PIC Catherine Costgan MMA for Invicta
Energy, passion, enthusiasm and a huge grin – this is what I took away from meeting Catherine Costigan a few weeks ago. And when we spoke on the phone, she had so much more to say I had to keep asking her to slow down so my scribbling could keep up. 

From Limerick in the west of Ireland, Catherine was one of the first female MMA fighters in the country. She’s fights at Atomweight (c. 48kgs or 105lbs) with Invicata mainly and also BAMMA in Ireland:  nine fights behind her. Pretty light but no pushover. 

Now in her late 30s, she had neck-fusion surgery about three years ago. These are two things which would normally rule someone out of an intense combat-sport. 

She says: “When the doctor saw the scan (of my neck) he said hmm, maybe you should retire because your disc has crushed into your spinal cord. That’s what all the pain was. 

“Now I have a titanium plate there, I’m always telling people if you have neck issues go to the right hospital. I went through four surgeons before I decided on Dr Pynton at the Mater in Dublin. One guy said why do you want to do such a barbaric sport? 

“I was like ‘you’re out’.”

The medic’s name sits proudly on her fight banner, and he still checks in on her. There’s never an end to injuries but once that chronic pain lifted, so did her career. 

Catherine Costigan MMA Limerick Ireland Invicta BAMMA
Catherine Costigan MMA
And as for her age in a sport where most women are in their twenties if not younger, Catherine says age is not an issue. Although she does say she’s sponsored by Dr Dave’s Best Supplements. 

She says: “You see older guys fighting, even dominating divisions. It doesn’t necessarily mean your age is going to hold you back in MMA. This is different to being pro-rugby player, you can still fight if you’re taking care of yourself. 

“I don’t have an end in mind, having said that I don’t want to be still fighting in ten years’ time. I do want my 10th fight to be special. At the end of the day as long as my supporters are still willing to pay a ticket to see me, than my time is still deserving of that cage.” 

Coming off some unsatisfactory fights including a defeat at BAMMA Ireland, Catherine is planning some No-gi Ju Jitsu tournaments (that’s ju jitsu without the white gi, and slightly different rules).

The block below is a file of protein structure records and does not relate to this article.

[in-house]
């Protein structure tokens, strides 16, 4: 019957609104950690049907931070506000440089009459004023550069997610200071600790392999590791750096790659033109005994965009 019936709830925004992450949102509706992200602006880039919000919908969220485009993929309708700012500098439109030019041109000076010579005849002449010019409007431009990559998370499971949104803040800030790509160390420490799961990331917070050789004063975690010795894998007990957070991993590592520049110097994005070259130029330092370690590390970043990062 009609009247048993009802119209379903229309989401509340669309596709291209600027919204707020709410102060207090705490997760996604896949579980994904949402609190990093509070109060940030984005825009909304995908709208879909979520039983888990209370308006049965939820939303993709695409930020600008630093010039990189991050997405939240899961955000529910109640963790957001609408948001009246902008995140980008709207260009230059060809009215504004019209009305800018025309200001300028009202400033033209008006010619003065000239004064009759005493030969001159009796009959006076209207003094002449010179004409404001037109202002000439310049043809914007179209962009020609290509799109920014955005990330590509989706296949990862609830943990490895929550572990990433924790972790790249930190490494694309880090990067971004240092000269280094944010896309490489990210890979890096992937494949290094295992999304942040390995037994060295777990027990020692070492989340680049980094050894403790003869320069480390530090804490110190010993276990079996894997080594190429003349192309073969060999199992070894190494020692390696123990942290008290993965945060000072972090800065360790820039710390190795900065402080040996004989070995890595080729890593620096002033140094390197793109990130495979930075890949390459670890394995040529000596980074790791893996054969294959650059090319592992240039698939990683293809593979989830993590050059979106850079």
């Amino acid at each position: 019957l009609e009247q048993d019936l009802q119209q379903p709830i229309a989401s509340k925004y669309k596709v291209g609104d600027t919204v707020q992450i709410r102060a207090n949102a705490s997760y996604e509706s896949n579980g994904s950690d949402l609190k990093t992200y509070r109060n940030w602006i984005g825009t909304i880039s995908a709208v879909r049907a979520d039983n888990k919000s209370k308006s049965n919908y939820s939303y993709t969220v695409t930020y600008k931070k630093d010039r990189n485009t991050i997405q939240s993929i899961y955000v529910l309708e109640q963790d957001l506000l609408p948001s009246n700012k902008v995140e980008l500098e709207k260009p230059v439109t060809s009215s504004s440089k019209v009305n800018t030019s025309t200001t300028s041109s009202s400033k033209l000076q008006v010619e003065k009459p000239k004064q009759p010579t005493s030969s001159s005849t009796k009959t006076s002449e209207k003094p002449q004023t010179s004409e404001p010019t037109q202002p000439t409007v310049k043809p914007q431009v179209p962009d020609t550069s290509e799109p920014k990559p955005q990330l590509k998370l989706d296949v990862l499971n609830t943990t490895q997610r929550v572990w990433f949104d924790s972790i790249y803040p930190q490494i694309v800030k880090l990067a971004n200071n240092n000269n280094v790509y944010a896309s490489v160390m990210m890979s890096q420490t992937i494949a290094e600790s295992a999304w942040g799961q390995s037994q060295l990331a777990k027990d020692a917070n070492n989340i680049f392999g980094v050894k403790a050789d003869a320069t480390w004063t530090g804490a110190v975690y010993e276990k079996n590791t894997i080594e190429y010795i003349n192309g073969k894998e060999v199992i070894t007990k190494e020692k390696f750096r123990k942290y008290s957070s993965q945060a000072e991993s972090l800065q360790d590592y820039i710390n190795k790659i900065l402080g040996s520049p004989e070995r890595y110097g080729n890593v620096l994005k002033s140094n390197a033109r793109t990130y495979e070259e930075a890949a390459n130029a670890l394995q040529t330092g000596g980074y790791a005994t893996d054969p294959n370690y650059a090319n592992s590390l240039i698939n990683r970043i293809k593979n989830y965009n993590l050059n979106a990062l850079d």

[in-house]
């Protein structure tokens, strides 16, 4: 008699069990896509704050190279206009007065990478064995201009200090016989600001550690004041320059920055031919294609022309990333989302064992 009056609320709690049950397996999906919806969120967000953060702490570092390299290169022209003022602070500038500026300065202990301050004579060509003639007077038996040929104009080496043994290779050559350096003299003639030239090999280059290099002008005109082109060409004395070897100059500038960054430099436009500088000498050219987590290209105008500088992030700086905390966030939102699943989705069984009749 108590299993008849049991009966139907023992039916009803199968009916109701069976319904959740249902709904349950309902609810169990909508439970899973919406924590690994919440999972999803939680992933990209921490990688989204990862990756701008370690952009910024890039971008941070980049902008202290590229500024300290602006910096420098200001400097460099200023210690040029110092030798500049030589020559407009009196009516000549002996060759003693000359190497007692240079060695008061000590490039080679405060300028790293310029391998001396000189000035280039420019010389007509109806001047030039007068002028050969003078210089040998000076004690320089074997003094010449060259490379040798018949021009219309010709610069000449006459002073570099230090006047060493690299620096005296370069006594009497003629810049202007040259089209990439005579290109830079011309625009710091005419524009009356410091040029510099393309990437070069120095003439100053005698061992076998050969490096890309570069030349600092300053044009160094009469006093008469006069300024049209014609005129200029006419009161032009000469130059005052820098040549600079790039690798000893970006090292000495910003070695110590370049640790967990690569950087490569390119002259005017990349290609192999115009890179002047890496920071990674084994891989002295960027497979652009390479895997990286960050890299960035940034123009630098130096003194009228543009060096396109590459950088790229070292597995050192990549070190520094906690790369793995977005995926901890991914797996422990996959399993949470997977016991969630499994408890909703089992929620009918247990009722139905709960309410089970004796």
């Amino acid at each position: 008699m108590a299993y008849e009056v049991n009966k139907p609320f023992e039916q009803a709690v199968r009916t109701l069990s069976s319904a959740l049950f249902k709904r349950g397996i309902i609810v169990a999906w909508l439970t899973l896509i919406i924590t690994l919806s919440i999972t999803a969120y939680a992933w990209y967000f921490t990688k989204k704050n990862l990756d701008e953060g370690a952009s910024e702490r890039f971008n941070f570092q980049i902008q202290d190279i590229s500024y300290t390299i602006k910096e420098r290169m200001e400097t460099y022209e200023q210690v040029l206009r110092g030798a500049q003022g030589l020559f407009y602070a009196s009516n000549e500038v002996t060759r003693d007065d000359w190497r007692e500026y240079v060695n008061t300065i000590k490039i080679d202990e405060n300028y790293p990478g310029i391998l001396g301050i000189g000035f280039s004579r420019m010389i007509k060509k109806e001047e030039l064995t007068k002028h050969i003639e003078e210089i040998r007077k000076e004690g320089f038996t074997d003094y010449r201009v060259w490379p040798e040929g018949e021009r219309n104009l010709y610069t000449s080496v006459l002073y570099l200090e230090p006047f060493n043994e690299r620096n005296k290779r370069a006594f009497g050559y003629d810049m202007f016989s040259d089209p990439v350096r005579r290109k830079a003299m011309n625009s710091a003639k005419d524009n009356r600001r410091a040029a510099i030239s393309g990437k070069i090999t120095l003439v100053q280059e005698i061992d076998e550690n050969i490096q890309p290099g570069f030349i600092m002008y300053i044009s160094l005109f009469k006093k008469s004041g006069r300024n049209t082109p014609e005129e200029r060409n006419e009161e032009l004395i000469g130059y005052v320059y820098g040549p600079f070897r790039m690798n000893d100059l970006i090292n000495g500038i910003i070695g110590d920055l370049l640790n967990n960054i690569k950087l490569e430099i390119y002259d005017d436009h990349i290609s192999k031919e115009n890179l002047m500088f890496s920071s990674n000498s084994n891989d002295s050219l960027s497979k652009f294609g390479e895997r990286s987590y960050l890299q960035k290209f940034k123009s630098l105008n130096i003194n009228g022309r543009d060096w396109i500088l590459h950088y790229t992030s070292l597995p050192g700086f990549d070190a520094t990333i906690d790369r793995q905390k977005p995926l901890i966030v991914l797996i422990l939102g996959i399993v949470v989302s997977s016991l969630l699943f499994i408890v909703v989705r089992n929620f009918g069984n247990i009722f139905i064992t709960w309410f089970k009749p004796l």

“It would be good to focus on my groundwork. You just show up at these tournaments, no-one knows who you are. You show up and you have a bit of fun,” she says. 

Follow Catherine Costigan on Twitter and  Catherine .......     

More to come from this interview

Friday, October 9, 2015

Ilonka Elmont and her MuayThai charity in Suriname

You’ll see many exciting ring-entrances in fighting sports today but one of my favourites has always been Ilonka Elmont’s. 

Originally from Suriname in South America, she moved to Holland as a young girl and represented both in her fighting career. Competing across MuayThai and kickboxing at 50 to 52kgs ‘the Killer Queen” picked up seven world titles. I was fighting in Thailand around then, and always looked to her for inspiration. 

Now retired, Ilonka (41) is running a sports foundation in Suriname for kids. We chatted via email about why she’s doing this. 

Q: Why did you decide to focus on sport for your Foundation?

I decided to focus on sport because I strongly believe sport has the power to change the world.  Sport speaks a language that everybody understands, and unites people in a way that little else does.

Sport also has the ability to inspire…

So this is what my Foundation stands for. It’s one of the basics in  every project that we develop or implement.

Q: What did you learn from Muay Thai that you’re bringing to these children?

Muay Thai is an individual sport and uses a different set of dynamics that govern success than with team sports. Every competitive opportunity or fight was my chance to beat my personal best.

So because I wanted to be better and very successful, I learnt to reflect, I learnt to set goals, to focus and to rely on myself. I learnt not to give up on my goals and dreams. I had passion for this and for getting better and better in my own personal journey.

And so through the years I experienced my own success formula which I later on chose to share with others.
I have learnt and I believe that sport can teach values and can help you to develop life skills for example confidence, leadership, courage, persistence,  sacrifice, teamwork, setting goals and dealing with winning and losing and many more.

These are elements that can make you successful in life. So these elements can make children successful in life.

Q: Tell us about your Ilonka Elmont Foundation?

PIC via Ilonka Elmont Foundation Facebook

The Ilonka Elmont Foundation is a young and learning organization. In just five years we became the biggest in organizing sport days (participation and integration) for children with disabilities in this region South America and the Caribbean) 

We work with children with disabilities, but also underprivileged children.

Q: The Foundation’s latest project is the Special Heroes, what’s that about?